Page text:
John the Baptist's ministry was big. Maybe very, very big. I suppose like anything you study, the more you look at it, the bigger it can seem, so I apologise if I overstate things in today's post.
My main points:
- John's impact was really very big indeed and his renown mid-first-century may have been comparable with Jesus', see for example Apollos' of Alexandria's familiarity with his ministry in Acts chapter 18 and Paul's encounter with 12 disciples in Ephesus in the following chapter.
- A clear historical relationship connects these major first-century Jewish players of John and Jesus, some credible scholars, have Jesus first being John's disciple before starting his own movement.
- We have no texts of any followers of John.
- For Jesus followers, Jesus has to be bigger and better than John. If John was great, and Jesus much greater than him, then this can only have contributed to his final exalted status.
- Contrary to Christian apologetics, killing a leader does not necessarily kill off the sect he started. John is solid proof of that. John Dominic Crossan points out that the Roman practice was to kill non-violent protest movements' leaders only, but to kill leader and associates of violent protest movements, so the apologetic cannot be said to be entirely junk, it's just a long way from proof when one of the biggest characters of the New Testament stands (or rather lies buried) against that "proof".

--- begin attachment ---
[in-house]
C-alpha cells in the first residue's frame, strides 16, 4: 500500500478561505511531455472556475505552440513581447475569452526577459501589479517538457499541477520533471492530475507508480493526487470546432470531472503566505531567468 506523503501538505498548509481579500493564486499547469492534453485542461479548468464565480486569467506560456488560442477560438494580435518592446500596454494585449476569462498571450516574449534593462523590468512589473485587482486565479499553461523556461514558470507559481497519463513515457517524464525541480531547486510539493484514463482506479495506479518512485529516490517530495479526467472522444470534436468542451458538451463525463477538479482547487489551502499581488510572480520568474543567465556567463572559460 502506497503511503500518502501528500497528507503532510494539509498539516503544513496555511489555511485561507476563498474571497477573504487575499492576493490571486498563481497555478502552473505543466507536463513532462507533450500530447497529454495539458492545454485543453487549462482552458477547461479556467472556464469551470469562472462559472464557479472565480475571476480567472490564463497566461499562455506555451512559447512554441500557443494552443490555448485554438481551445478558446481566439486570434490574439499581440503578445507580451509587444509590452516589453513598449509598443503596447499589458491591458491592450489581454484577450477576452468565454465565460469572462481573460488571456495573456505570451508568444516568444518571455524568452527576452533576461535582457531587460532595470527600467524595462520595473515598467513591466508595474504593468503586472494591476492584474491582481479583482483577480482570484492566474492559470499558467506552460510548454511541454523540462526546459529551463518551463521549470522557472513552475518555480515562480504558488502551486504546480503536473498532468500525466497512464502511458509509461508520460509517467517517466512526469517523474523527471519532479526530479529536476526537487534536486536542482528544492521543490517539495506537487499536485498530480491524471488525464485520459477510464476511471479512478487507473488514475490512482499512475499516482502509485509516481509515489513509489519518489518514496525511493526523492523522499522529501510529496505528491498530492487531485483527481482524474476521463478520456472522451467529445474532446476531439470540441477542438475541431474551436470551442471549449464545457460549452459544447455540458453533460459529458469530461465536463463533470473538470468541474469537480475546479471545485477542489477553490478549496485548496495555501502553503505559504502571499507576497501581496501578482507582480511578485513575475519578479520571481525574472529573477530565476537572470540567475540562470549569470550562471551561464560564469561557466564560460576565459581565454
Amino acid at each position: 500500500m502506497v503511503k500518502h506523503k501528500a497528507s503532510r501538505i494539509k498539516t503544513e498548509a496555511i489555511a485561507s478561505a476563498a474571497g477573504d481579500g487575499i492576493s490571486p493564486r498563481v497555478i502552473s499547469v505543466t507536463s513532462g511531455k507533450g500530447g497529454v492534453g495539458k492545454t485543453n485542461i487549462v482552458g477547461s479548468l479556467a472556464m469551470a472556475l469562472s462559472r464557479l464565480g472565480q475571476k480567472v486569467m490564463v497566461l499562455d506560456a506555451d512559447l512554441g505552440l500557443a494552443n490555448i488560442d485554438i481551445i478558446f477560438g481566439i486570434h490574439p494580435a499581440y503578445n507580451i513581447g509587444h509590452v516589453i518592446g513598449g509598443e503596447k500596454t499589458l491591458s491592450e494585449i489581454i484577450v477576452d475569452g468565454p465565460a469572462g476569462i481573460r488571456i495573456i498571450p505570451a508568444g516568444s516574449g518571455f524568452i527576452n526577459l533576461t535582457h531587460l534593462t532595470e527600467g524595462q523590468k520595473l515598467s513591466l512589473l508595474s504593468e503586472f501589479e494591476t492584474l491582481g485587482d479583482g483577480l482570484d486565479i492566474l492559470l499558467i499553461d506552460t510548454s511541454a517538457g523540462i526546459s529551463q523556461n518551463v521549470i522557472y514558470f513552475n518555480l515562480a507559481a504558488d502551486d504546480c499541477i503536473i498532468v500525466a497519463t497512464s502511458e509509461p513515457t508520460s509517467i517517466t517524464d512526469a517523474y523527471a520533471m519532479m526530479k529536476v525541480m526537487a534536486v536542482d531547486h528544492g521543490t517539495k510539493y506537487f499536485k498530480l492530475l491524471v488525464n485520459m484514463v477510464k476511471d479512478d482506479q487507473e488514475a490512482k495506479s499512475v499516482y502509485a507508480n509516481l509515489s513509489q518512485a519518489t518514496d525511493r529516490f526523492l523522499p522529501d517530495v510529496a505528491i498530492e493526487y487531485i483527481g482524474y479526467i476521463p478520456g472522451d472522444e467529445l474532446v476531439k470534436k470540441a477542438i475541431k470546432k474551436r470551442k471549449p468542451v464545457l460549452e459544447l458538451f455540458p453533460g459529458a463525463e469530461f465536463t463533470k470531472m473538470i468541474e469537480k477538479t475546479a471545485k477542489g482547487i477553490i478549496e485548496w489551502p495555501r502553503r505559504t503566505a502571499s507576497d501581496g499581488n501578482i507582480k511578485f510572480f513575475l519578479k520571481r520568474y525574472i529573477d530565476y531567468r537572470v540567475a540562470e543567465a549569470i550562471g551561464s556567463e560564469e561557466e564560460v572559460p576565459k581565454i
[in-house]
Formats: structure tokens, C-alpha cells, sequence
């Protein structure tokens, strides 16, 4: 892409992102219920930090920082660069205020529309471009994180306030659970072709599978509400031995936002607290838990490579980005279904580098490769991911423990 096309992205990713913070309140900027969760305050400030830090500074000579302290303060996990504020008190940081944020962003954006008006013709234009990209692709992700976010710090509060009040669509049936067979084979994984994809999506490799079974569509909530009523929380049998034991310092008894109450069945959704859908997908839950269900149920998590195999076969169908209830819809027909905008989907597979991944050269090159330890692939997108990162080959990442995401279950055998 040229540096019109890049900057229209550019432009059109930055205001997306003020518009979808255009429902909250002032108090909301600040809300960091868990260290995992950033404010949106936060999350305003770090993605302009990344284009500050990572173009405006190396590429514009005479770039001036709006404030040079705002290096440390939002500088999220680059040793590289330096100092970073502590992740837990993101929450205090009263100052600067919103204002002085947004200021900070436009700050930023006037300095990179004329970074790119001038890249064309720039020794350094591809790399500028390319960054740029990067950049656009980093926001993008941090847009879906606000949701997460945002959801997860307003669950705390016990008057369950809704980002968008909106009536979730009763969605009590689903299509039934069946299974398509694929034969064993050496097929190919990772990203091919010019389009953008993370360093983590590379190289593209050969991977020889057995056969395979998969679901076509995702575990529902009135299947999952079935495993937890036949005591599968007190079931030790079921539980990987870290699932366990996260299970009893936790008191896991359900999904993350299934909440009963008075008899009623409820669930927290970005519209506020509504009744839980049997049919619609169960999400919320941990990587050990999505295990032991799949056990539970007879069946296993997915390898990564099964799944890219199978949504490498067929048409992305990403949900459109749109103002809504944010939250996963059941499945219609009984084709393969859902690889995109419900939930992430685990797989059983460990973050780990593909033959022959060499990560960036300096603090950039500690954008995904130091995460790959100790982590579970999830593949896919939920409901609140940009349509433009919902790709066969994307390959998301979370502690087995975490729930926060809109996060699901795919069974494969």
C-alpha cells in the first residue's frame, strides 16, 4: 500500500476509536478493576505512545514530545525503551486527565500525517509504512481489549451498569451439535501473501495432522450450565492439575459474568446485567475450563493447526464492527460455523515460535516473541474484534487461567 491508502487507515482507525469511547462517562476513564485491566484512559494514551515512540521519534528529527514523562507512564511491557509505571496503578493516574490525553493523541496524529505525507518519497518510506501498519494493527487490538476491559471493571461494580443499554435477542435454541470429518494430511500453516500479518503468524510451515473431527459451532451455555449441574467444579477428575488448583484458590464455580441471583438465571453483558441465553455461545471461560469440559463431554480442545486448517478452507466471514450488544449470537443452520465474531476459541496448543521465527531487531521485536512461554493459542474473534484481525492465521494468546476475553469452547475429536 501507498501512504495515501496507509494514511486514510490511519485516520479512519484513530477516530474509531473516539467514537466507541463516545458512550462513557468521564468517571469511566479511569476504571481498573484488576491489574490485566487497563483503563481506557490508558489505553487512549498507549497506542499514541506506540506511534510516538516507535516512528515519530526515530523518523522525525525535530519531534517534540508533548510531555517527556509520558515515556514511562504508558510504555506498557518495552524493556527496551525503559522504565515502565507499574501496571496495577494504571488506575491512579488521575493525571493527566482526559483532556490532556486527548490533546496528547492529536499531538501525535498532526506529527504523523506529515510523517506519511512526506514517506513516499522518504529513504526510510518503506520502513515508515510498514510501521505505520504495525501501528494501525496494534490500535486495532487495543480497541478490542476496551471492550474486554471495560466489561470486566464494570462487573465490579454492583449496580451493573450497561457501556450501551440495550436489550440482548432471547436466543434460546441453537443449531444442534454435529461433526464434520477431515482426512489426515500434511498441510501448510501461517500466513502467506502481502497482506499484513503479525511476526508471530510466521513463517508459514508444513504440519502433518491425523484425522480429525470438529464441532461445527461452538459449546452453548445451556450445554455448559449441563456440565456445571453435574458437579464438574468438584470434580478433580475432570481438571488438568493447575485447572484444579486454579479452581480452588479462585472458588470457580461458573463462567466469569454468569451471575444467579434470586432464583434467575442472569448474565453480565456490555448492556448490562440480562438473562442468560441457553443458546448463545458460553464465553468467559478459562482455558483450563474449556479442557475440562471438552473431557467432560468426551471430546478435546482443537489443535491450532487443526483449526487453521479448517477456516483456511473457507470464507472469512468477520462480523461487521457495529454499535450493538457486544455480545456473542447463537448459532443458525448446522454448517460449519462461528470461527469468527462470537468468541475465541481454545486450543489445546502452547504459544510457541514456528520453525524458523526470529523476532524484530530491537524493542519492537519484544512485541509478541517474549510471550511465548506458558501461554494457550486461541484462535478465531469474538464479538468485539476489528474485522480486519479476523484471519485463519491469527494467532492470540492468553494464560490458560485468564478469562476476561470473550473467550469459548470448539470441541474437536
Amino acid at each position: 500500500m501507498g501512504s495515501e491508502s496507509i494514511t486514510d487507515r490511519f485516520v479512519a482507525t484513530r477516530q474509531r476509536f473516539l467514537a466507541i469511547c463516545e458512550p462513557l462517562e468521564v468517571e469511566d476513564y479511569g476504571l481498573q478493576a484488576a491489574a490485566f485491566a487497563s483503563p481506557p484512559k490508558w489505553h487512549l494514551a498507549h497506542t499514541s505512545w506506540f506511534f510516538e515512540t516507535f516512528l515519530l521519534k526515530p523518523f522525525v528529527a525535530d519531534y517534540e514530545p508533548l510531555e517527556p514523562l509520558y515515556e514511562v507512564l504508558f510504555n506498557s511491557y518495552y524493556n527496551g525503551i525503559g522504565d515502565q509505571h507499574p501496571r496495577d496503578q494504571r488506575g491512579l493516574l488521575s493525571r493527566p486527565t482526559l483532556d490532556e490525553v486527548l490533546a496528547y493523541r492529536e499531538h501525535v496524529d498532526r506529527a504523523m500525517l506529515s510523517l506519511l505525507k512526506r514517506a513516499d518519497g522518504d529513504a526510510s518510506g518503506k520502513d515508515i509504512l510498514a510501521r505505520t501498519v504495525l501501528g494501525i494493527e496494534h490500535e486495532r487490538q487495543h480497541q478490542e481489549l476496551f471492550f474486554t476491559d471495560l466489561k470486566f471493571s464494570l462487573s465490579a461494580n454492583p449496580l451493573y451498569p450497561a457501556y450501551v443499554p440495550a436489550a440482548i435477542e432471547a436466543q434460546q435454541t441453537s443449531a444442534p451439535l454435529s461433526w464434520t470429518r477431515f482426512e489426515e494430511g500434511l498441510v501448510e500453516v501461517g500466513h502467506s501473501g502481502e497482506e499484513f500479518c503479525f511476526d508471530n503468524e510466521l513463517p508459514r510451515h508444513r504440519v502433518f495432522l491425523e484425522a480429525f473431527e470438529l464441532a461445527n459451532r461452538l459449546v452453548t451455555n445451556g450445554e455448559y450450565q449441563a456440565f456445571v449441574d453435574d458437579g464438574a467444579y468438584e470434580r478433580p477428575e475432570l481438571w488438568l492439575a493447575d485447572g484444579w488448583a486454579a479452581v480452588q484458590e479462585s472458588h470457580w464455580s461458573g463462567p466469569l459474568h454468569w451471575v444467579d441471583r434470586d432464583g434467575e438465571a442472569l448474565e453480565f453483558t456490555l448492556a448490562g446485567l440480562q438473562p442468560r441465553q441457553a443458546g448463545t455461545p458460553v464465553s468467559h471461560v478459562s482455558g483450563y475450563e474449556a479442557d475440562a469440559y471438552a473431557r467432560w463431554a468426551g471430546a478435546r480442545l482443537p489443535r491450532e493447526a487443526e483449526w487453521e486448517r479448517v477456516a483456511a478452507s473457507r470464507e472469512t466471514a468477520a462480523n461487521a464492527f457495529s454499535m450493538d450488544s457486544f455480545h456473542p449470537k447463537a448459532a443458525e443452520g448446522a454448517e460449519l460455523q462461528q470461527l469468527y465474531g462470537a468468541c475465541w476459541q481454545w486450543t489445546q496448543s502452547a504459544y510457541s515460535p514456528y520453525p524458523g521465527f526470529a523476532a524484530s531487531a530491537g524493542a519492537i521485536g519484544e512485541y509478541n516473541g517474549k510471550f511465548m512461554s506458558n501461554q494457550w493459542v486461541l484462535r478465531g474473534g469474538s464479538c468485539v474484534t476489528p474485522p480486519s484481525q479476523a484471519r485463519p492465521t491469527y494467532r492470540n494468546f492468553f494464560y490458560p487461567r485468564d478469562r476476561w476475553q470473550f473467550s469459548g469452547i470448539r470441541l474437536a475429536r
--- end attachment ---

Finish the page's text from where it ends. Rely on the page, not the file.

- John and Jesus are firmly differentiated on the following grounds:
- the Christ was more successfully understood to have really been raised back to life, unlike the rumors that surrounded a resurrection for John,
- John's humility seems genuine and may indeed have heralded the coming Messiah, turning down offers of honour, recognition and prestige (which ironically had the opposite effect), while Jesus combined humility and the messiahship,
- Jesus baptised with the Holy Spirit; John baptised with water.
- Since both martyrs were baptisers and their ministries overlapped, their baptisms were at times confused.
- Someone, somewhere, decided: enough is enough and came up with the threefold baptismal formula to clear it up once and for all. This may have been the author of Matthew's gospel, (whom I believe wrote later than Luke and Acts, which bear witness to the confusion despite the intended clarity of Jesus' baptism), or it may have been the author of the part of the Didache that also contains the baptism formula. Since both those sources are Jewish, that someone was almost certainly a strongly Jewish Christian (leader).
- Conclusion: This trinitarian saying was said over converts by Jewish Christians in the latter half of the first century as a part of their baptism rites, and the confusion was at last resolved. This mutation of Judaism had started to vocalise, ritualise and (although they did not know it) immortalise its "Triune Hub".